Moment in Time, A
Director: Ruby Yang
Cast: Amy Chung, Irene Dea Collier, Larry Chin, Philip Choy, Christopher Doyle, John Woo
After capturing the Academy Award for her sympathetic documentary The Blood of Yingzhou District last year, veteran Chinese filmmaker Ruby Yang is back with another affectionate documentary short A Moment in Time. This time, it is about the Chinese theaters of San Francisco, a subject that is much more intimate and familiar to Asian American audience.
San Francisco, known as the biggest hub or habitat for early Chinese immigrants, still remains as one of the metropolises in the US with the most Chinese population now. Back in the early twentieth century, the life of Chinese immigrants was painstaking and difficult. Apart from working at mines or other lower class professions, they didn't have much entertainment. The establishment of Chinese theaters therefore became a stronghold for healing their nostalgia. Take one look at director Ruby Yang's biography: She first immigrated to the US in the late 70s, lived in San Francisco for more than twenty years, and later was married to Lambert Yam, a pioneer in distributing and exhibiting Asian films in North America as well as an experienced theater businessman in charge of a theater chain specialized in Asian cinema in the US and Canada. One should realize that if there is ever a documentary on Chinese theaters in San Francisco, Yang, a long time San Francisco resident, a Chinese immigrant from Hong Kong, and the wife of an Asian cinema theater giant, should be without doubt the perfect candidate to direct.
However, with a topic on Chinese theaters in San Francisco, to the viewers' surprise, A Moment in Time is actually not a film about the history of these theaters. Even though Yang's husband Lambert Yam is the pioneer of Chinese theaters in the US, and should be a good reference for her to gather whatever first hand materials she needs, Yang instead focuses on something else. It seems that the most interesting thing about this subject isn't the theaters or their rise and fall, but the generations of immigrants influenced by them. Through a series of interviews with ordinary people, in which most of them were first or second generation immigrants, the film takes a very emotional and personal approach by inviting its interviewees to share with the audience their movie-going experiences and how these encounters have shaped their cultural identities and enriched their life.
Similar to Yang's previous documentaries, she never shifts her focus away from the core value of human being. In The Blood of Yingzhou District, she stirs up attention and care for kids in China who lost their parents to AIDS; in Tongzhi in Love, she honestly portrays the life and struggle of gay men in China; and in China 21, her camera focuses on four commonplace Chinese families in the most sincere manner. A Moment in Time is no different. It is about minority again, and this time, it is even more intimate than before. As a part of this minority group known as Chinese immigrant, Yang poses brilliant questions for her subjects and receives exchanges and feedbacks from them that successfully and convincingly exhibit great emotional power.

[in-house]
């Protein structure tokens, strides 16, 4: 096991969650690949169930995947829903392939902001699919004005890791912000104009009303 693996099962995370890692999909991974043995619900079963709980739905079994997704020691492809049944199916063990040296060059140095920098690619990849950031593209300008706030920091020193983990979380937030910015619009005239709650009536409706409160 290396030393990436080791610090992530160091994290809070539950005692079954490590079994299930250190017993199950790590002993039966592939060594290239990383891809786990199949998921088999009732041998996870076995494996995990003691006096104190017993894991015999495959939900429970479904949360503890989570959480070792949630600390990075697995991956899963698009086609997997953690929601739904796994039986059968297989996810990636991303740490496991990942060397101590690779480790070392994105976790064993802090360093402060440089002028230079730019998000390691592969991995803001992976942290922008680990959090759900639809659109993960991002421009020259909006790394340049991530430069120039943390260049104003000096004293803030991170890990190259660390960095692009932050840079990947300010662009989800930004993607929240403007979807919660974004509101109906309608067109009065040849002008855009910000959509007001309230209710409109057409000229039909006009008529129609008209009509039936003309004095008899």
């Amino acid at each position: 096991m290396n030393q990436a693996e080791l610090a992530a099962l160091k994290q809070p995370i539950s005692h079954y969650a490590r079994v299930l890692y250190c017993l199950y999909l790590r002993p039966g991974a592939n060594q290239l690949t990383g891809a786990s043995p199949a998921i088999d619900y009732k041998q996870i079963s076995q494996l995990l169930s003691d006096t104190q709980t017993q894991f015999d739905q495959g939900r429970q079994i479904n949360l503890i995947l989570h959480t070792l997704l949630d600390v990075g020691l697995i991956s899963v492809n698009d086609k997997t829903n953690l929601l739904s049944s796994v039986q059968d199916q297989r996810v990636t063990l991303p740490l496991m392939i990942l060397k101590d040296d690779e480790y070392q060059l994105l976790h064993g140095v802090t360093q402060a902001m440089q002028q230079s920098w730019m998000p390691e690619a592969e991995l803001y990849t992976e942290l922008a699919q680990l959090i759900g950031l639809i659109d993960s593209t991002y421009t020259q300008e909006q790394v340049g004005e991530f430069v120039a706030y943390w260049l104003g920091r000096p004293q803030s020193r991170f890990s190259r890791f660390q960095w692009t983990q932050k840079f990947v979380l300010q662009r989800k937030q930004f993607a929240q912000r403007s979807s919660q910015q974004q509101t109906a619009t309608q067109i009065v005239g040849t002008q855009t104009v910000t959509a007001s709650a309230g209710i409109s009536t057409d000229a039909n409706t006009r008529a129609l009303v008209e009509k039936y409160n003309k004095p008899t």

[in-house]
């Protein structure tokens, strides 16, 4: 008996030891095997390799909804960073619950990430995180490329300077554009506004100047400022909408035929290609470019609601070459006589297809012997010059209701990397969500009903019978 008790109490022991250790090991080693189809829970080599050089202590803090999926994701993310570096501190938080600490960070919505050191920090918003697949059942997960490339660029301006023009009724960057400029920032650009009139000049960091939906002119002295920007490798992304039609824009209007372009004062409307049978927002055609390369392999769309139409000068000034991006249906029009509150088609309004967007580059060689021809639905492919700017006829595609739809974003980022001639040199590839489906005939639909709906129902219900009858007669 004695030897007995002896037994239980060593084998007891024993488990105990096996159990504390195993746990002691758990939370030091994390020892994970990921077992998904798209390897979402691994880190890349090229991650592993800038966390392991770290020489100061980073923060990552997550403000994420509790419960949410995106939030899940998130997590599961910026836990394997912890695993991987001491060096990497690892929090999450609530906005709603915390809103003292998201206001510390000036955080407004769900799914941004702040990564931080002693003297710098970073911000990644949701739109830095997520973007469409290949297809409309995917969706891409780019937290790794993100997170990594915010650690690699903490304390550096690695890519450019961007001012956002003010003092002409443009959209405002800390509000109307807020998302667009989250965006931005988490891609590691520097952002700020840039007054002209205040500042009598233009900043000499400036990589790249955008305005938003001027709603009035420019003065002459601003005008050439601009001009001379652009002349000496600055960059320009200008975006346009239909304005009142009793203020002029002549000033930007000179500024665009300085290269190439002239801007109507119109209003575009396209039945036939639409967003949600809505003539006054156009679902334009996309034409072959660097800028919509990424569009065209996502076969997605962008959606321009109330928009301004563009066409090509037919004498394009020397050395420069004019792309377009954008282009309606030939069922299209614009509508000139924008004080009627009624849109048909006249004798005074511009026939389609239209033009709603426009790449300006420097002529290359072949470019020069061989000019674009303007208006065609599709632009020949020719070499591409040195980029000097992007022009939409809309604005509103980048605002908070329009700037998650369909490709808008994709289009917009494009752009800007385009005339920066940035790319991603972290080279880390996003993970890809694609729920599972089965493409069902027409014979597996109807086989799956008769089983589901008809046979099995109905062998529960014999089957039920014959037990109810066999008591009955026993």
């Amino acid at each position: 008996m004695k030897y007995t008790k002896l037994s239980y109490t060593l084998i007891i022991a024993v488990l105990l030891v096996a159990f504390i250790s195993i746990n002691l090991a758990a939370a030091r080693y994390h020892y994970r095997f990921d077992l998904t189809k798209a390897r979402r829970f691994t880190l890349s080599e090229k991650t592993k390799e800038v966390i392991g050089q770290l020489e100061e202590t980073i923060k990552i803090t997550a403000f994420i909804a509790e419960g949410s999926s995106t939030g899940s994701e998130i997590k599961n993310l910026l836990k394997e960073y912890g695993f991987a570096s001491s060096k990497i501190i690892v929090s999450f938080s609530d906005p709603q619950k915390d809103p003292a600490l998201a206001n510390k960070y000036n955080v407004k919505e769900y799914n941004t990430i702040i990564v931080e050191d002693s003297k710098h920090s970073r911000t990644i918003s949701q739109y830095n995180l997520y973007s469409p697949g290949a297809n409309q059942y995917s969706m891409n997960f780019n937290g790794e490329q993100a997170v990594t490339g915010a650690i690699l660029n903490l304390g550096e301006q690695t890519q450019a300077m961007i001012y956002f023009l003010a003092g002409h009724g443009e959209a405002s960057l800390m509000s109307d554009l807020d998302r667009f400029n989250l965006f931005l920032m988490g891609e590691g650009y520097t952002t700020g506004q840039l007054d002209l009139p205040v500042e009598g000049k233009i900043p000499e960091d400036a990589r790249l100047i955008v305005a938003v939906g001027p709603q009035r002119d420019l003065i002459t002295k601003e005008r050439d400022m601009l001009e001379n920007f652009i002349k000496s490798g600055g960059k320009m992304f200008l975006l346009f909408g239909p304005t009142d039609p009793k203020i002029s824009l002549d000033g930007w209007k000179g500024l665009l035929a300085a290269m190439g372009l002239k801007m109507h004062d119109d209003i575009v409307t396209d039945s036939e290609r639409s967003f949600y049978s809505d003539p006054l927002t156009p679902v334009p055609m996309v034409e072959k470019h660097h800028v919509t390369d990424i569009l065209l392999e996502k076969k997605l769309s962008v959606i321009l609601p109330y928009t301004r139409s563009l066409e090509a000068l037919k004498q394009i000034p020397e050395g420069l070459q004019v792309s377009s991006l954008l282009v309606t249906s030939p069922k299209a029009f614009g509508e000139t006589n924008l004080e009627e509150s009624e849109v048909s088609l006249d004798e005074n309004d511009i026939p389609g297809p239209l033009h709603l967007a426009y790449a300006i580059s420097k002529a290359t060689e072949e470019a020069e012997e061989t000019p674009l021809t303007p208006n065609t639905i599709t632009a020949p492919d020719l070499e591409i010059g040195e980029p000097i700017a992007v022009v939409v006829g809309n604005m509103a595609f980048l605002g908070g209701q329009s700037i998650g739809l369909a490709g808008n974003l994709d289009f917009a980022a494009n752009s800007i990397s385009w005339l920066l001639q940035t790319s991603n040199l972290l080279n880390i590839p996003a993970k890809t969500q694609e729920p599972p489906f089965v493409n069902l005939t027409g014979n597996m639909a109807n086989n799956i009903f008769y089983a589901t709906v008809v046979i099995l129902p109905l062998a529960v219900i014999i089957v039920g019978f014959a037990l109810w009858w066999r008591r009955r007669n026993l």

As an audience, as well as a Chinese immigrant myself, it is an enjoyable viewing experience listening to all of these stories and anecdotes from our fellow senior counterparts, yet the rather loose structure of the film is somehow distracting in certain moments. Although there is a roughly chronological timeline that can be followed, which is hinted by the films mentioned, the interviews sometimes seem to be too episodic. In some senses, seeing the film is just like eating a slice of pizza, but it never comes to join together in a big and coherent piece. After seeing the documentary, the audience may just feel like having a relaxed tea time with a few old friends who just shared with you some of their family stories, but nothing contemplative or mind provoking. The choice of interviewees remains another mystery, especially the interviews with Christopher Doyle and John Woo. What the two talk about don't really relate much to the subject matter, and other than making the list of interviewees more glamorous, they just seem to be the biggest misfit in the film.
I have to admit that the history of Chinese theaters in San Francisco is a subject that arouses me much more than the people influenced by them. But then, I respect Ruby Yang's thematic decision and understand the reason why she would like to film her documentary that way. A Moment in Time may not be what everyone expects, but for those who like Yang's The Blood of Yingzhou District and her previous films, this should be an enjoyable "1-hour moment of time" and there is always something one can learn from her films.
A Moment in Time was screened in the Asian Film Festival in Hong Kong last year, and now it is coming to San Francisco, where it all began. If you are interested, do remember to check it out at the San Francisco International Asian American Film Festival in March 2010.
Reviewed by: Kantorates